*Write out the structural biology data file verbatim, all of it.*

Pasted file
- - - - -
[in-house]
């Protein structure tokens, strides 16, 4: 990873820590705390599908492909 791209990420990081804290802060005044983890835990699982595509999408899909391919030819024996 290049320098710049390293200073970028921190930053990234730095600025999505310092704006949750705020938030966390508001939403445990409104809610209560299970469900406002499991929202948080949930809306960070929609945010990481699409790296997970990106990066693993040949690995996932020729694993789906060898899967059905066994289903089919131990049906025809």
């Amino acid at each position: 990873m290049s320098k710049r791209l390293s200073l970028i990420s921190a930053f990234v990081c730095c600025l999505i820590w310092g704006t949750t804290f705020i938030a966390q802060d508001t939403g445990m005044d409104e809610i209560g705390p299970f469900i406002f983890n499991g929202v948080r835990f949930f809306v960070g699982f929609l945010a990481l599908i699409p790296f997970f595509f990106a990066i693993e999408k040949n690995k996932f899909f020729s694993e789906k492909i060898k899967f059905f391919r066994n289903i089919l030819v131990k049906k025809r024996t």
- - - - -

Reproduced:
[in-house]
């Protein structure tokens, strides 16, 4: 990873820590705390599908492909 791209990420990081804290802060005044983890835990699982595509999408899909391919030819024996 290049320098710049390293200073970028921190930053990234730095600025999505310092704006949750705020938030966390508001939403445990409104809610209560299970469900406002499991929202948080949930809306960070929609945010990481699409790296997970990106990066693993040949690995996932020729694993789906060898899967059905066994289903089919131990049906025809």
């Amino acid at each position: 990873m290049s320098k710049r791209l390293s200073l970028i990420s921190a930053f990234v990081c730095c600025l999505i820590w310092g704006t949750t804290f705020i938030a966390q802060d508001t939403g445990m005044d409104e809610i209560g705390p299970f469900i406002f983890n499991g929202v948080r835990f949930f809306v960070g699982f929609l945010a990481l599908i699409p790296f997970f595509f990106a990066i693993e999408k040949n690995k996932f899909f020729s694993e789906k492909i060898k899967f059905f391919r066994n289903i089919l030819v131990k049906k025809r024996t």